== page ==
Women's Marches Across The Country Will Focus On The Vote On the anniversary of the Women's March in Washington, D.C., organizers say marches this year are less about outrage and more about political organizing.

Women's Marches Across The Country Will Focus On The Vote

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RACHEL MARTIN, HOST:

One year ago, tens of thousands of women in Washington, D.C., put on these pink knitted hats of solidarity, and they marched down Pennsylvania Avenue. Similar marches happened around the world in dozens of other countries. It was dubbed the Women's March, and it was about a lot of things. It was a rally against sexual violence. It was for reproductive rights and against gender discrimination of all kinds. But it was also decidedly a rally against the new president, Donald Trump. Now, a year later, the march is happening again. The marquee event this time, though, is in Las Vegas. It will happen this Sunday. NPR national correspondent Leila Fadel will be there, and she joins us now. Hey, Leila.

LEILA FADEL, BYLINE: Hi.

MARTIN: Presumably, this is still a political march against the Trump administration. So why is this happening in Las Vegas and not D.C.?

FADEL: Well, I think they wanted to leave the D.C. area and go out into the country. And local and national organizers that I spoke to called Nevada really a bright spot when it comes to national organizing. They said this is a purple state. They said in 2016 it went blue. It went to Hillary Clinton. The first Latina senator was elected here - Catherine Cortez Masto. Also there's a Republican governor, Republican incumbents. They want to highlight that type of work. They call it a bright spot - that type of political organizing. And they're also calling it a launch - that this will be the first on a tour around the country. Take a listen to Kelley Robinson of Planned Parenthood, a partner in the organizing of these marches.

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KELLEY ROBINSON: The same people that were rallying in airports across the country and marching in streets, they're now sitting in state legislatures all across the country making decisions on policy.

FADEL: She's referring to people like Ashley Bennett in New Jersey, who was a first-time candidate last year and ran against an opponent who mocked the Women's March, and Danica Roem in Virginia, who became the first openly transgender person to be elected to the Virginia General Assembly.

MARTIN: So they're saying that this march sparked a movement, which then has put women into positions of power - into governing positions. I want to ask, though, about diversity of the movement because the march last year got a lot of flak for being pretty homogenous - being predominantly a group of white, liberal women. Has the movement diversified?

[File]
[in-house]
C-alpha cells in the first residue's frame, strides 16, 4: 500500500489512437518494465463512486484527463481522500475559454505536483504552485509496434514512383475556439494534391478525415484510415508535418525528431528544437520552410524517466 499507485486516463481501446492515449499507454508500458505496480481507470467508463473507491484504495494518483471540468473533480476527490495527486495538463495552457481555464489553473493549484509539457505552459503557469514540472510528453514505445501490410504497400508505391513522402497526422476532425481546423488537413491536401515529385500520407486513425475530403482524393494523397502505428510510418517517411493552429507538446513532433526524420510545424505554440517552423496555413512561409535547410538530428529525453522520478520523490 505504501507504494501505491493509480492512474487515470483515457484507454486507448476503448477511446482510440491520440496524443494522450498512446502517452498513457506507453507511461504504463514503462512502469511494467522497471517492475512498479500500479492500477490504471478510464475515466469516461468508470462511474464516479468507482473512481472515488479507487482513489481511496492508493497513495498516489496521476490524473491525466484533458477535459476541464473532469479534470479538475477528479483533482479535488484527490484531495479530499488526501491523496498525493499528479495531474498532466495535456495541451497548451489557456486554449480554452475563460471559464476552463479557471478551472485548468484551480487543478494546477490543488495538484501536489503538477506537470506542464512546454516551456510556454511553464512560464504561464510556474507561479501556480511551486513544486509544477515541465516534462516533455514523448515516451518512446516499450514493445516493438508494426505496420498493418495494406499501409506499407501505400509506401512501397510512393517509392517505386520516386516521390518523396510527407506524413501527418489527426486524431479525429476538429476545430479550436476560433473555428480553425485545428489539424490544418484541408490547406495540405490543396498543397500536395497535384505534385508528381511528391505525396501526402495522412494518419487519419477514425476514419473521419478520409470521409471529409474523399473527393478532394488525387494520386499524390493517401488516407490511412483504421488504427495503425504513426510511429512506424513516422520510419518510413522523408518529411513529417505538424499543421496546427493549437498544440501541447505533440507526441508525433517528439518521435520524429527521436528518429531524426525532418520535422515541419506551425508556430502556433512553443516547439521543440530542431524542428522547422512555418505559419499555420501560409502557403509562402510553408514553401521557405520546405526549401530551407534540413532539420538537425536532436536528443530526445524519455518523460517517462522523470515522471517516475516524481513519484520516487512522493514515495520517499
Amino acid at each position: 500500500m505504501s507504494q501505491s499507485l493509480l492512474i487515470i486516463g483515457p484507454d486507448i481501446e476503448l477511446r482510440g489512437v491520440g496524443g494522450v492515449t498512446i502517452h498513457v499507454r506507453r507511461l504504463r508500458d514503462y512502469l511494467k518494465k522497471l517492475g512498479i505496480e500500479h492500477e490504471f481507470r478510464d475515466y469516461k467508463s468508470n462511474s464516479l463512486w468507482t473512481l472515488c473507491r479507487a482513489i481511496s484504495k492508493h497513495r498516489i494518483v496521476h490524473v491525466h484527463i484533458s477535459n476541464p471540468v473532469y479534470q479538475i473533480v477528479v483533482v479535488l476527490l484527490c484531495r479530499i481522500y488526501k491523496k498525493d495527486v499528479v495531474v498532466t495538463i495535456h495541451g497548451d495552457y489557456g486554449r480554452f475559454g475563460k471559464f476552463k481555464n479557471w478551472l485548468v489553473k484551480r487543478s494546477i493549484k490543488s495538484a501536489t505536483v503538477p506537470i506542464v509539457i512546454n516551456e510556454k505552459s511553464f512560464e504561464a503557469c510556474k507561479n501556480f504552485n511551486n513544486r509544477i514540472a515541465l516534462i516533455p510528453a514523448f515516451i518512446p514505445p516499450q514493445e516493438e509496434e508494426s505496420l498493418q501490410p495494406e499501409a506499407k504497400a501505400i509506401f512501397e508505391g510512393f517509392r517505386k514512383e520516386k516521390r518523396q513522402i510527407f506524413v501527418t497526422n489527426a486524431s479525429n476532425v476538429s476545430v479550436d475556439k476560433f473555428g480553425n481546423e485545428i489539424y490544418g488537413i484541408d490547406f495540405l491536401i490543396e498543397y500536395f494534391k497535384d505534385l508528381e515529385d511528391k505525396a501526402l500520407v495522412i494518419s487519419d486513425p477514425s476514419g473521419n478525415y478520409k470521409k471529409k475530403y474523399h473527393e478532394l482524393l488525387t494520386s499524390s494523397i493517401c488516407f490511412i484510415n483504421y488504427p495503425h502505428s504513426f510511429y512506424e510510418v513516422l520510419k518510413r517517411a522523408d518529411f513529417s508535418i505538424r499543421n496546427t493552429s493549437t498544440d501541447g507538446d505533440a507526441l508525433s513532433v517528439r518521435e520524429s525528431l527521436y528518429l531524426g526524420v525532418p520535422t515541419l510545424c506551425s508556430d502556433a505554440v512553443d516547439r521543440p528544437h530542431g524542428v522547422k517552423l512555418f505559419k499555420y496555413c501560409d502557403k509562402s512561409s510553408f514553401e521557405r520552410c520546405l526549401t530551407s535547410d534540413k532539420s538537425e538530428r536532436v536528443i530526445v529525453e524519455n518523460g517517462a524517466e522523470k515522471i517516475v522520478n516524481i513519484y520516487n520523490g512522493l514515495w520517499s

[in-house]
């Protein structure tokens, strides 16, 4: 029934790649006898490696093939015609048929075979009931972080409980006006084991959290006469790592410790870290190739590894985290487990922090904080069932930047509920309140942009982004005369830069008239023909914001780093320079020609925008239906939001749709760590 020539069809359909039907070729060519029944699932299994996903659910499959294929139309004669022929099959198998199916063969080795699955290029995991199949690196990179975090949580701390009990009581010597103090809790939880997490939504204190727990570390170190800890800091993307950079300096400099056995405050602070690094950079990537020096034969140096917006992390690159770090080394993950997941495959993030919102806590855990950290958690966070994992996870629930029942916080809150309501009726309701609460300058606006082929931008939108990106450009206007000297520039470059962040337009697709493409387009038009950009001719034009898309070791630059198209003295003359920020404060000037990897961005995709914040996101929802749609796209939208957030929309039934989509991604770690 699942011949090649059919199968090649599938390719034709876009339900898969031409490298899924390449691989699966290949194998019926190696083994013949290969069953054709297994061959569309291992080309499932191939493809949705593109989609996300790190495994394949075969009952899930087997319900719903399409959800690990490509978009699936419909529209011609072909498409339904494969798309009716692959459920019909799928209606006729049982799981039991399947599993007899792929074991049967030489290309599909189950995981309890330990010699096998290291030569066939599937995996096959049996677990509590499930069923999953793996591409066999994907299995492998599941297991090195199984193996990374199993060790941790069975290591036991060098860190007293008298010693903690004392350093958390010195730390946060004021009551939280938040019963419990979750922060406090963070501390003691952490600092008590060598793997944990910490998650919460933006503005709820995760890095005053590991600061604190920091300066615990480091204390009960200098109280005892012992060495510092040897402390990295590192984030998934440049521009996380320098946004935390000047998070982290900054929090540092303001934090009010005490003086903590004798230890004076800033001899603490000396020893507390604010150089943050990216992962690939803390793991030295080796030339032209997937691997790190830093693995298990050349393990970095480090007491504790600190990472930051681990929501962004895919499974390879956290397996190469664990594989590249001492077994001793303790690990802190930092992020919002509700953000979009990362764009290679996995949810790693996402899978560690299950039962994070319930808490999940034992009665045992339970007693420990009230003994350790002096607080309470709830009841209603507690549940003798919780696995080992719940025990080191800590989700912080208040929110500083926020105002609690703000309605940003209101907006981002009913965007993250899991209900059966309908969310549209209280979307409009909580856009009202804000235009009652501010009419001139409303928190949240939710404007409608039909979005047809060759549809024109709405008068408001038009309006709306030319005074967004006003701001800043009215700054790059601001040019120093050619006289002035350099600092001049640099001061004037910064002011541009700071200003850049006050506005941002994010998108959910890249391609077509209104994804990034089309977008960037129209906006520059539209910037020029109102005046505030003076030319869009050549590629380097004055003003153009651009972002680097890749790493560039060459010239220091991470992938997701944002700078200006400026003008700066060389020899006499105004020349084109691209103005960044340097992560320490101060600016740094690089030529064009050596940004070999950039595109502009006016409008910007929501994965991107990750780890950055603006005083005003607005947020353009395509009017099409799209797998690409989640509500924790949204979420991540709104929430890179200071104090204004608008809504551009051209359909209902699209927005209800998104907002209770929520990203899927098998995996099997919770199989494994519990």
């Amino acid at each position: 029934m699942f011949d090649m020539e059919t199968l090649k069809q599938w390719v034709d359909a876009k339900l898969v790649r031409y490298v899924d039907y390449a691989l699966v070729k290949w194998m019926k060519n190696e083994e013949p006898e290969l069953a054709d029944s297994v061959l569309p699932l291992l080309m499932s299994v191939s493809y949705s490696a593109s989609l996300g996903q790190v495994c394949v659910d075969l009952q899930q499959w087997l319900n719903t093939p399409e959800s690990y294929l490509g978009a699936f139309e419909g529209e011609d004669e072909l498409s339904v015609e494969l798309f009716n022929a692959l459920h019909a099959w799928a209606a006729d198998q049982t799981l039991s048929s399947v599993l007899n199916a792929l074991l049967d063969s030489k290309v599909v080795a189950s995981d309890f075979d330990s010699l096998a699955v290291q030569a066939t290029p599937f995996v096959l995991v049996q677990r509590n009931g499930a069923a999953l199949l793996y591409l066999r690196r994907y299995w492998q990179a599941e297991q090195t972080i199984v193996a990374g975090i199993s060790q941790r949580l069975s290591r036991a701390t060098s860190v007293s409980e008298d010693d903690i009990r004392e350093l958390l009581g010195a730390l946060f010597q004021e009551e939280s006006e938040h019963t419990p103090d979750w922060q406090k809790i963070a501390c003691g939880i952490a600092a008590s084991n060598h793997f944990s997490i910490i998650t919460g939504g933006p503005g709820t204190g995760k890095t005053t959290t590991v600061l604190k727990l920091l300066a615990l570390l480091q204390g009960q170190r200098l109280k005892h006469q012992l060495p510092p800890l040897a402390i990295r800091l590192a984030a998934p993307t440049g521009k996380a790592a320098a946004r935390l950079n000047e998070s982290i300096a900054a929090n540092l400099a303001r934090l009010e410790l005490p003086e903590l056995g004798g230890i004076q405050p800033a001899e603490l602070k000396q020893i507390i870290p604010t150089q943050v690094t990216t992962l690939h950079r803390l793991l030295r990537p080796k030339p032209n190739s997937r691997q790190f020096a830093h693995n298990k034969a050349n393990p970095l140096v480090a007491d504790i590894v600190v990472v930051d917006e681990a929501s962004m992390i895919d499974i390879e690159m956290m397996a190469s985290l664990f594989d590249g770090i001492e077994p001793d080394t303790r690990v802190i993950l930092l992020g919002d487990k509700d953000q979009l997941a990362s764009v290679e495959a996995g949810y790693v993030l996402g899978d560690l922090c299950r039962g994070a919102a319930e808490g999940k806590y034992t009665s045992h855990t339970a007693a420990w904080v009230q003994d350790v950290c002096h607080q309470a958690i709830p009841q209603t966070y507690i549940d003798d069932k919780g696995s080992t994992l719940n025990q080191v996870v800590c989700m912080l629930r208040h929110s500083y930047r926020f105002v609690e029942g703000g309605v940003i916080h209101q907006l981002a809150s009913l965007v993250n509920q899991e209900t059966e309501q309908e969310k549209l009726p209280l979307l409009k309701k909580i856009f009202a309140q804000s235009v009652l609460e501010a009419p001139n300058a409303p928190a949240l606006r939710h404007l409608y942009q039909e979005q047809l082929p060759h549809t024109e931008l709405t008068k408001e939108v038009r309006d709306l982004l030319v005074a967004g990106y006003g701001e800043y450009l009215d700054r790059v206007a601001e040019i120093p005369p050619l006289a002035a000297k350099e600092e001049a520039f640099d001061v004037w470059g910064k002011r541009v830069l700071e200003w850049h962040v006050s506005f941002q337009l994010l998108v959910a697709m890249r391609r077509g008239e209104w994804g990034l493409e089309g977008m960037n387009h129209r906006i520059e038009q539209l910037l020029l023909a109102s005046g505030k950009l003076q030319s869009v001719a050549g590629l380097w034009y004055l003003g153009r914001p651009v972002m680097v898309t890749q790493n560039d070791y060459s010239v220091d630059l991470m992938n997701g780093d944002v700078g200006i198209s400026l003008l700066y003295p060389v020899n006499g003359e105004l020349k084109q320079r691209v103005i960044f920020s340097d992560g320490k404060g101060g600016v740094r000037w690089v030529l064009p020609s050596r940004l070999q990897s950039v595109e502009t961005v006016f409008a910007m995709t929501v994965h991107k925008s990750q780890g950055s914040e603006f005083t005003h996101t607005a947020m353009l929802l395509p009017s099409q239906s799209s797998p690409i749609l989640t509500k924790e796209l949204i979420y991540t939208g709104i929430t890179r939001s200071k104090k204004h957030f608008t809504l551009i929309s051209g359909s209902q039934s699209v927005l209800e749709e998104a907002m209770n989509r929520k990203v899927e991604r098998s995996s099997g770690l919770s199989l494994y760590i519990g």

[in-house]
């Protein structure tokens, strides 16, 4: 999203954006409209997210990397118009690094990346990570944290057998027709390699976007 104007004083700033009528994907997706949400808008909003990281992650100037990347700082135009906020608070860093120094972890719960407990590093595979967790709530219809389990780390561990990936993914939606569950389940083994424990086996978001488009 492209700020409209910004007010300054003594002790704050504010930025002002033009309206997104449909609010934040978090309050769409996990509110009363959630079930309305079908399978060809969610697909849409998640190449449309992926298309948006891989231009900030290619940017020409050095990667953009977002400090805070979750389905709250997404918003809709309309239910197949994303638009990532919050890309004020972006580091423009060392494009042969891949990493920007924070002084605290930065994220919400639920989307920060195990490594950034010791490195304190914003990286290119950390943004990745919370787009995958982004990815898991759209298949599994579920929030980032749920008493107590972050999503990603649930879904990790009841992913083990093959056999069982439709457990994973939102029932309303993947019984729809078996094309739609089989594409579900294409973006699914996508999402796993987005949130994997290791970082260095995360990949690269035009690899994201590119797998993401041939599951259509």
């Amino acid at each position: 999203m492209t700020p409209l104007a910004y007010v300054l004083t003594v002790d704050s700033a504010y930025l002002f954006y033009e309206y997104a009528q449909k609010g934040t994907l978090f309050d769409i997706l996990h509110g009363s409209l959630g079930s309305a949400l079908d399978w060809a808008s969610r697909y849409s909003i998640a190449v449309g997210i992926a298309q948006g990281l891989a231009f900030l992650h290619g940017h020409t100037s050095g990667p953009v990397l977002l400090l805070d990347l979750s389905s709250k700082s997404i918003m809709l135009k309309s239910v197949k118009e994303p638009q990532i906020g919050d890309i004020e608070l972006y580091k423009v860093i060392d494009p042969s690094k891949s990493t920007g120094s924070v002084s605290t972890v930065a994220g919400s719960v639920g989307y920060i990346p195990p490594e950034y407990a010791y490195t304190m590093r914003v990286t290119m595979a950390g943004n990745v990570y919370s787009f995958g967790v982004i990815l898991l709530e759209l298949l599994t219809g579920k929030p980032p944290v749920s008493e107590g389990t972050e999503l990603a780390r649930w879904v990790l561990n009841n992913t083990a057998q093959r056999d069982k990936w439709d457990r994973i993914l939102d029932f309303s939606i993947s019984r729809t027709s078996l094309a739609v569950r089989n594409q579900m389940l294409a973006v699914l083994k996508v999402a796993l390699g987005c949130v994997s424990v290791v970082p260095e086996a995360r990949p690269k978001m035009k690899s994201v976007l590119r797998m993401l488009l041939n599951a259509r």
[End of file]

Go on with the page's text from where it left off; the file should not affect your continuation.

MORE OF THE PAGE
FADEL: Well, definitely when you look at the organizing that's going on in Nevada - for example, I was at a sign-making event for Indigenous women who will be participating on Sunday. And there is an attempt to reach out to different faiths, to different races, to different classes, to different ages. But there isn't an attempt to reach across the aisle to the right side. The national organizers, a diverse group of women, say that they're resistance to the president. And so women who are on the right side of the political spectrum, who support this president, who maybe rally on issues of anti-abortion, they don't necessarily feel welcome at these marches.

MARTIN: You have been talking with some of the marchers who plan to attend the event - the march on Sunday in Vegas. What have you heard from them?

FADEL: Well, I asked listeners to send me notes about why they're marching. And we got hundreds of responses from women across the country - from Tulsa, Okla., to Kent, Ohio, to Anchorage, Alaska. And they say they're marching to be a visible force on everything from women's rights to the gender gap to the #MeToo movement to immigrant rights and rights of people of color. But the most common response was about making themselves into a powerful voice that elected officials will have to listen to. And I'll read you one response from Julie Albert of Anchorage, Alaska. She says, quote, "protections for the environment have been undermined. Racist and xenophobic policies have been proposed. This is an election year, and we have the chance to truly let our voices be heard."

MARTIN: NPR's Leila Fadel, she will be covering the Women's March - the marquee event happening in Las Vegas this Sunday. Leila, thanks.

FADEL: Thank you.

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